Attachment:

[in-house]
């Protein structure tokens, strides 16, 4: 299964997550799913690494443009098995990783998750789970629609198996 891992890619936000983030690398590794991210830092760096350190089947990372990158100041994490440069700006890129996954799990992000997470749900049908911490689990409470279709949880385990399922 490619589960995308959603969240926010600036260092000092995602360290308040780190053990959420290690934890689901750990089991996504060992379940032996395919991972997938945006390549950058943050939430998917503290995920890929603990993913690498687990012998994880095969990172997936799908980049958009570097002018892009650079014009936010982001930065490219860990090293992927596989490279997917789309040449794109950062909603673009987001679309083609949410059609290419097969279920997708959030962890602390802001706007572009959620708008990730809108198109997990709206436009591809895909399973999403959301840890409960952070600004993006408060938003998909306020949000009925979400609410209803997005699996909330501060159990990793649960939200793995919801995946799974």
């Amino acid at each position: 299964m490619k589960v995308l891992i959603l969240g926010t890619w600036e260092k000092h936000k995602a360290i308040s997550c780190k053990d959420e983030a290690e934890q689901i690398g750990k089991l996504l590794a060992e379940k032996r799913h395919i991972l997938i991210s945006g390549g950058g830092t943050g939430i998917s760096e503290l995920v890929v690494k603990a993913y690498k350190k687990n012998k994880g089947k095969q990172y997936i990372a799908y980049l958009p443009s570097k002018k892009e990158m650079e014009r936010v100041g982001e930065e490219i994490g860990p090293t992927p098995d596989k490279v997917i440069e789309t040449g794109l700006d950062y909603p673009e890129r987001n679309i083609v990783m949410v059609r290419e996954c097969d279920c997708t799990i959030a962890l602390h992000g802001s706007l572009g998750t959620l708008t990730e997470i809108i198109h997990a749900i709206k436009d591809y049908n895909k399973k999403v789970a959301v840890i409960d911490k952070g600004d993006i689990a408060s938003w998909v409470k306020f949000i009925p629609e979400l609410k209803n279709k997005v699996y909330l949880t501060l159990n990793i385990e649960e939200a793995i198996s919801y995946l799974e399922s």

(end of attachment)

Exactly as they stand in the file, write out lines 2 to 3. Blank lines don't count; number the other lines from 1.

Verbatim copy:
């Protein structure tokens, strides 16, 4: 299964997550799913690494443009098995990783998750789970629609198996 891992890619936000983030690398590794991210830092760096350190089947990372990158100041994490440069700006890129996954799990992000997470749900049908911490689990409470279709949880385990399922 490619589960995308959603969240926010600036260092000092995602360290308040780190053990959420290690934890689901750990089991996504060992379940032996395919991972997938945006390549950058943050939430998917503290995920890929603990993913690498687990012998994880095969990172997936799908980049958009570097002018892009650079014009936010982001930065490219860990090293992927596989490279997917789309040449794109950062909603673009987001679309083609949410059609290419097969279920997708959030962890602390802001706007572009959620708008990730809108198109997990709206436009591809895909399973999403959301840890409960952070600004993006408060938003998909306020949000009925979400609410209803997005699996909330501060159990990793649960939200793995919801995946799974």
């Amino acid at each position: 299964m490619k589960v995308l891992i959603l969240g926010t890619w600036e260092k000092h936000k995602a360290i308040s997550c780190k053990d959420e983030a290690e934890q689901i690398g750990k089991l996504l590794a060992e379940k032996r799913h395919i991972l997938i991210s945006g390549g950058g830092t943050g939430i998917s760096e503290l995920v890929v690494k603990a993913y690498k350190k687990n012998k994880g089947k095969q990172y997936i990372a799908y980049l958009p443009s570097k002018k892009e990158m650079e014009r936010v100041g982001e930065e490219i994490g860990p090293t992927p098995d596989k490279v997917i440069e789309t040449g794109l700006d950062y909603p673009e890129r987001n679309i083609v990783m949410v059609r290419e996954c097969d279920c997708t799990i959030a962890l602390h992000g802001s706007l572009g998750t959620l708008t990730e997470i809108i198109h997990a749900i709206k436009d591809y049908n895909k399973k999403v789970a959301v840890i409960d911490k952070g600004d993006i689990a408060s938003w998909v409470k306020f949000i009925p629609e979400l609410k209803n279709k997005v699996y909330l949880t501060l159990n990793i385990e649960e939200a793995i198996s919801y995946l799974e399922s």